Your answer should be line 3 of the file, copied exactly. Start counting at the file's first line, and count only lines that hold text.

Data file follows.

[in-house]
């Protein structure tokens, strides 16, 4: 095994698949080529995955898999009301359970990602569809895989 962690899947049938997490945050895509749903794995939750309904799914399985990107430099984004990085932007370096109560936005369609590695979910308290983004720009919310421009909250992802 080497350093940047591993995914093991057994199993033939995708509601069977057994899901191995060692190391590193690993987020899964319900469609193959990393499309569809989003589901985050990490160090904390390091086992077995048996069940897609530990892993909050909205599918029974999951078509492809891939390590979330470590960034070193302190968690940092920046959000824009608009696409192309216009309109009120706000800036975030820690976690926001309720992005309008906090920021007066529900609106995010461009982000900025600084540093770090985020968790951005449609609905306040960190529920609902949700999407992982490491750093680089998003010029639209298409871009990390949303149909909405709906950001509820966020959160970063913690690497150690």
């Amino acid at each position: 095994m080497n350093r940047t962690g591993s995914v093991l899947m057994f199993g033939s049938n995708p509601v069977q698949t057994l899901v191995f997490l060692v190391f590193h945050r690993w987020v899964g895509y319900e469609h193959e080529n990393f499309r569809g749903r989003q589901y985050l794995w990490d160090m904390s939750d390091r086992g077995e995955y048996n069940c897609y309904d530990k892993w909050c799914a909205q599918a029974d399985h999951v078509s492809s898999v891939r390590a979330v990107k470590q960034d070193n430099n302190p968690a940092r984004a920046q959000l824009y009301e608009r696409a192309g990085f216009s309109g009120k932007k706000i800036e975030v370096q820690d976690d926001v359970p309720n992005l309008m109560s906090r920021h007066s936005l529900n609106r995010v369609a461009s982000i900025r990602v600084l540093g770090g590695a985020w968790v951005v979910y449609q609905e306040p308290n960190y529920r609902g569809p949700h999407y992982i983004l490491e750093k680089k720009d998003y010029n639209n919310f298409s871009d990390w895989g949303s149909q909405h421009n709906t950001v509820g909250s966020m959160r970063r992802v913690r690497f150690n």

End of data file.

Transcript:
């Amino acid at each position: 095994m080497n350093r940047t962690g591993s995914v093991l899947m057994f199993g033939s049938n995708p509601v069977q698949t057994l899901v191995f997490l060692v190391f590193h945050r690993w987020v899964g895509y319900e469609h193959e080529n990393f499309r569809g749903r989003q589901y985050l794995w990490d160090m904390s939750d390091r086992g077995e995955y048996n069940c897609y309904d530990k892993w909050c799914a909205q599918a029974d399985h999951v078509s492809s898999v891939r390590a979330v990107k470590q960034d070193n430099n302190p968690a940092r984004a920046q959000l824009y009301e608009r696409a192309g990085f216009s309109g009120k932007k706000i800036e975030v370096q820690d976690d926001v359970p309720n992005l309008m109560s906090r920021h007066s936005l529900n609106r995010v369609a461009s982000i900025r990602v600084l540093g770090g590695a985020w968790v951005v979910y449609q609905e306040p308290n960190y529920r609902g569809p949700h999407y992982i983004l490491e750093k680089k720009d998003y010029n639209n919310f298409s871009d990390w895989g949303s149909q909405h421009n709906t950001v509820g909250s966020m959160r970063r992802v913690r690497f150690n």